Responsibility Of The Fda And National Cancer Institute For Cosmetics Related Escalating Cancer Rates

Approximately 17% of women regularly use talc products for genital hygiene, according to the Cancer Prevention Coalition and the Center for Constitutional Rights in November 1994.

A petition presented in the courts warning that talc posed a major risk of ovarian cancer could be avoided if cornstarch powder was substituted as a safe alternative, but this approach was rejected. The petition was supported by about 15 references in the scientific literature.

It was reported in 11 leading national and international scientific journals that genital talc products have major cancer risks in May 2008. In addition to Dr. Quentin Young, Chairman of the Health and Medicine Policy Research Group and past president of the American Public Health Association, leading national scientific authorities endorsed this petition. In recent years, the National Congress of Black Women, Ronnie Cummins, National Director of the Organic Consumers Association, and Peter Orris, Chief of Services for the University of Illinois at Chicago Medical Center, have all urged the FDA to respond to the Petition.

In the last 40 years, the mortality from ovarian cancer for women over 65 has increased dramatically, increasing by 13 percent for white women and 47 percent for black women, as FDA Commissioner Andrew von Eschenbach, former Director of the National Cancer Institute, knows. Each year, approximately 15,300 women die from ovarian cancer. It is the fourth most prevalent cancer among women after colon, breast and lung. In spite of that, Dr. von Eschenbach has not mandated or banned the continued use of talc powder.

In spite of the fact that sunscreens pose scientifically well-documented cancer risks, besides harmful hormonal effects, Dr. von Eschenbach is recklessly indifferent to cancer prevention. The FDA has failed to regulate them for over a decade, and the industry ignores them.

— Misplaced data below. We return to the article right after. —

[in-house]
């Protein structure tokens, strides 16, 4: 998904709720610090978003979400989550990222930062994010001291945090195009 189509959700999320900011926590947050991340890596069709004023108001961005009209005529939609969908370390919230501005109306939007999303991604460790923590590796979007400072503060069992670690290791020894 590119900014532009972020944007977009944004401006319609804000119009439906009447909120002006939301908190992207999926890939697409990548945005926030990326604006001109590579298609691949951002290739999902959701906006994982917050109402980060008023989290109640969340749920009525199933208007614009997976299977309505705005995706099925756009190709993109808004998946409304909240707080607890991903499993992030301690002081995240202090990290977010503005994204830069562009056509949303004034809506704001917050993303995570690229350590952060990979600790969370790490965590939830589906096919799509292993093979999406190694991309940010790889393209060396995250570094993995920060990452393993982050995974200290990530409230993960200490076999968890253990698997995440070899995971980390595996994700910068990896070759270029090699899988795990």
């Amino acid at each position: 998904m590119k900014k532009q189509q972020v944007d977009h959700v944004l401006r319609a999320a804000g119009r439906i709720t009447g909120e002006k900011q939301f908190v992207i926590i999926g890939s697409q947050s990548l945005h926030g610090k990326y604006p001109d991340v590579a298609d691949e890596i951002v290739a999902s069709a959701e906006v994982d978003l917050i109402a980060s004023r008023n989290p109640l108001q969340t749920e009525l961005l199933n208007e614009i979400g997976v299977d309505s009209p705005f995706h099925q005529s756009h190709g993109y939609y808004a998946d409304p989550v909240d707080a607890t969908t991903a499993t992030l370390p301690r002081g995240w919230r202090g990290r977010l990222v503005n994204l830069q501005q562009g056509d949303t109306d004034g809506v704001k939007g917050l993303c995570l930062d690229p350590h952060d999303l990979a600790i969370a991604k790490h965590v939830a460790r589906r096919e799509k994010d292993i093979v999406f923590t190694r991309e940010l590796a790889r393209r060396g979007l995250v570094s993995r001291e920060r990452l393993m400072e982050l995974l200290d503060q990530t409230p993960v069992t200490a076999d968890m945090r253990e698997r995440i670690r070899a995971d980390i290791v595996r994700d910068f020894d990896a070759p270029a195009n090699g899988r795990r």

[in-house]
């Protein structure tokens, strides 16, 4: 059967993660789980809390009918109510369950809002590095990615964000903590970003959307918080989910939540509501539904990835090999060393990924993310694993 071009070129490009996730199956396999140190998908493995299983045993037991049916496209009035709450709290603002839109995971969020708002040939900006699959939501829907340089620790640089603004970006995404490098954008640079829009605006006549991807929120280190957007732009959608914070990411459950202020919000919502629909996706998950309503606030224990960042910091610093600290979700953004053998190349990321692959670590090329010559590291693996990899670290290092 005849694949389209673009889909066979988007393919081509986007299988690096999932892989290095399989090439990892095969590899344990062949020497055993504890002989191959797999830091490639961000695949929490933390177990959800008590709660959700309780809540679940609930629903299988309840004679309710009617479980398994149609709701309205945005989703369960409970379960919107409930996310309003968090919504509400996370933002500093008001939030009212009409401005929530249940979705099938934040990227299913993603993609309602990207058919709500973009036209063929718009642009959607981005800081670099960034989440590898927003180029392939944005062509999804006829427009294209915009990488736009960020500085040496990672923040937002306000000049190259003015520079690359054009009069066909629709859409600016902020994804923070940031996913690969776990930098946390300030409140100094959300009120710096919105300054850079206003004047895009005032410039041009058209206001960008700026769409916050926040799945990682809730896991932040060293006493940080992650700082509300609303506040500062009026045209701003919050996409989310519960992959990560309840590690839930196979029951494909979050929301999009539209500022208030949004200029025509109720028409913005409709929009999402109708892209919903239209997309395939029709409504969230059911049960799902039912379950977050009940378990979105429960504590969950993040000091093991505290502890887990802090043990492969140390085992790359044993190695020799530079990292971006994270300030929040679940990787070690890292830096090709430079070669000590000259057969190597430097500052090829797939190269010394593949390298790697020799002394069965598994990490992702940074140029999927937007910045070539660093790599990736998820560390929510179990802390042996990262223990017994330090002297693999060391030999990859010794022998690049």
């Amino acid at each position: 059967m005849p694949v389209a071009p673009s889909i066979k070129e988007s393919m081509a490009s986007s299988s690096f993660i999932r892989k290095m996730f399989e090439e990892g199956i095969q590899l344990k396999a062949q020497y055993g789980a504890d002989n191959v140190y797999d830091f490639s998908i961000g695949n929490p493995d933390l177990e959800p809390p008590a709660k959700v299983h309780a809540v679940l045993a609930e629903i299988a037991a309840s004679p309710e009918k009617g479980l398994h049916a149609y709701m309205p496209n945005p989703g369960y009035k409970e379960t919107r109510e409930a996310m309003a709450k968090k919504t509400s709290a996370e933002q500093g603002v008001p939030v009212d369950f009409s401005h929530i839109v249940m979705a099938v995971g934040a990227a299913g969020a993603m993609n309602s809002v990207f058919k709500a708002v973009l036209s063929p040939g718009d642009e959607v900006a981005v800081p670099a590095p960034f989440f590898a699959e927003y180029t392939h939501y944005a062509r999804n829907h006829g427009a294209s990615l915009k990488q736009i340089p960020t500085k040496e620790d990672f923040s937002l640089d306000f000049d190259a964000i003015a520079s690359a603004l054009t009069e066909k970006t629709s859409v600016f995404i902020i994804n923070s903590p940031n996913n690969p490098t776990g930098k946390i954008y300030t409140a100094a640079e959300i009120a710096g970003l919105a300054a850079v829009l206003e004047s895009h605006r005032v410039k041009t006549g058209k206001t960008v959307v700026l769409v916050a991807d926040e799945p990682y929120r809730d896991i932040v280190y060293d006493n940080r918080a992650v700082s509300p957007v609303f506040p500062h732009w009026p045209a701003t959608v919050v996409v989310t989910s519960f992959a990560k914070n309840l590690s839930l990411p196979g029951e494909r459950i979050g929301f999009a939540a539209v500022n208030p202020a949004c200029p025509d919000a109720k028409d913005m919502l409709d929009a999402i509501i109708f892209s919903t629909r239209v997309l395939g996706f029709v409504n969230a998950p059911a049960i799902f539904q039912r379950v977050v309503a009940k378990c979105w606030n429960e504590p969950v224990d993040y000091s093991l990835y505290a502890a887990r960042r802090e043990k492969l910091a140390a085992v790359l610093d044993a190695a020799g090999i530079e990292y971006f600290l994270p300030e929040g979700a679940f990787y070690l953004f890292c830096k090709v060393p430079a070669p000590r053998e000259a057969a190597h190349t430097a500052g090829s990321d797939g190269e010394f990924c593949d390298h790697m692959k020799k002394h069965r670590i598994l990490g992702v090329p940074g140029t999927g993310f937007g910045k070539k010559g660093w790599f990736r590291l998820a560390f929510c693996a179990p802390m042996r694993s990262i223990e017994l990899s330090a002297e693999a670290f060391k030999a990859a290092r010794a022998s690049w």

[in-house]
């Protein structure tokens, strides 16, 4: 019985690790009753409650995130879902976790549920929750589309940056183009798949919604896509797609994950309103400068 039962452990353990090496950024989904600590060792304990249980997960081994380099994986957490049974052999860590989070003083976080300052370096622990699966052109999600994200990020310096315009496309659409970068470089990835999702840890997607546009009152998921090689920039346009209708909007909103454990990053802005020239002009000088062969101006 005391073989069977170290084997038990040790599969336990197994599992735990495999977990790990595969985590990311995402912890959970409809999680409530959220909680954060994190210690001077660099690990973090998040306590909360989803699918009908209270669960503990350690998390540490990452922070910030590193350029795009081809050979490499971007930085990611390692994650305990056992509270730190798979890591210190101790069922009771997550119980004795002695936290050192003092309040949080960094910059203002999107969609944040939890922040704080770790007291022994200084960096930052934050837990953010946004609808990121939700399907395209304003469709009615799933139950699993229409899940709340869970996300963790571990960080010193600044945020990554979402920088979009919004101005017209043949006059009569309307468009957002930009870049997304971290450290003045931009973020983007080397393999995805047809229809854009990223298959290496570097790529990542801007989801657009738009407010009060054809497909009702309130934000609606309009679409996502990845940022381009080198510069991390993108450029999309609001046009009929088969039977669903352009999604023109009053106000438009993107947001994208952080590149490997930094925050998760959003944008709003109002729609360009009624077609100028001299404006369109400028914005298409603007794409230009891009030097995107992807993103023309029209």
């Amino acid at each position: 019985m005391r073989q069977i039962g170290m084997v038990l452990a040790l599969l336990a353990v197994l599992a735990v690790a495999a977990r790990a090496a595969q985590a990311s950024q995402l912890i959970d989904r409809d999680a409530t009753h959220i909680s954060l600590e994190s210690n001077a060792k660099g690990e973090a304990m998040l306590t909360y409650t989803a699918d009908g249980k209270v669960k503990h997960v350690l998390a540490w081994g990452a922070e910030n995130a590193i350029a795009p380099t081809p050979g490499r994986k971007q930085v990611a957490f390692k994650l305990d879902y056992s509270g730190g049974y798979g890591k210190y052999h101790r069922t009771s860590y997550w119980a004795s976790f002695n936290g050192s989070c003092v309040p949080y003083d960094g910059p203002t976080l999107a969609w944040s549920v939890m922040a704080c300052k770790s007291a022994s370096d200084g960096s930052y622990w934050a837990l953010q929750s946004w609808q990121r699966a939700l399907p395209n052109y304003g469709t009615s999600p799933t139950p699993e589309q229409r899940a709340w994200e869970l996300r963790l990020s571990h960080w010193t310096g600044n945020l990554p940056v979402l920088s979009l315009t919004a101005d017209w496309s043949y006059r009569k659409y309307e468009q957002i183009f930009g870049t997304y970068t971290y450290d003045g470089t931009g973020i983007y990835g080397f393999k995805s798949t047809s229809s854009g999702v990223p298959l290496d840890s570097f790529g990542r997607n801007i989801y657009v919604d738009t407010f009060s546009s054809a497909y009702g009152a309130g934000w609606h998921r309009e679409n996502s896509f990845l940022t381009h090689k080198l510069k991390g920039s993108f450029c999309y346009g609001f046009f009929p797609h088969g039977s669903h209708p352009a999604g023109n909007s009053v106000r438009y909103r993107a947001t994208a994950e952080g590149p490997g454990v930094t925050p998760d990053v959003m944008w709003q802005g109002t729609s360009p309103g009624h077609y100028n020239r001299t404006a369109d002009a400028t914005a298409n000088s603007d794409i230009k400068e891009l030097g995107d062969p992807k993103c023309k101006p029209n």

Despite the fact that sunscreen blocks short wave UVB light, which causes sunburn, it encourages prolonged exposure, especially among children. Furthermore, sunscreens are ineffective against long wave ultraviolet light (UVA), which is responsible for malignant melanoma. This has resulted in a 130% increase in incidence and 26% increase in mortality since 1975.

In addition, FDA has not issued new rules to ensure informative sunscreen labels, as proposed in August 2007. Connecticut Attorney General Richard Blumenthal wrote to the FDA on July 24 this year in response to FDA’s inaction, criticizing the company’s failure to regulate sunscreens and preventing them from making “dangerously misleading claims” on their products’ safety and effectiveness. The FDA had six months to finalize comprehensive sunscreen rules, otherwise the “Sunscreen Labeling Act of 2008” would be passed. This was introduced by Senators Jack Reed (D-RI) and Christopher Dodd (D-CT).

A comprehensive Cosmetics and Personal Care Products Labeling Act should follow California’s precedential 2007 Safe Cosmetics Act. The “Sunscreen Labeling Act” should be the first step to developing a comprehensive legislation.

During the FDA Reform Bill Hearings on September 10, 1997, Senator Edward Kennedy (D-MA) stated that “the cosmetics industry has borrowed a page from the tobacco industry by putting profits before public health.” The FDA continues to ignore this warning recklessly. Dr. von Eschenbach is clearly incapable or unwilling to protect the public against other avoidable cancer risks associated with cosmetics. As well as known carcinogens, there are hidden or precursor carcinogens as well.

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Alex Jones

Alex Jones is a tech-savvy editor at World-Wire, renowned for his expertise in writing detailed technical articles and user-friendly how-to guides. With a background in Information Technology, he excels in demystifying complex tech topics. His work is highly valued for its accuracy and practicality, earning him awards like "Innovator in Tech Journalism" in 2023. Alex's role at World-Wire is pivotal in making technology accessible to a broad audience.

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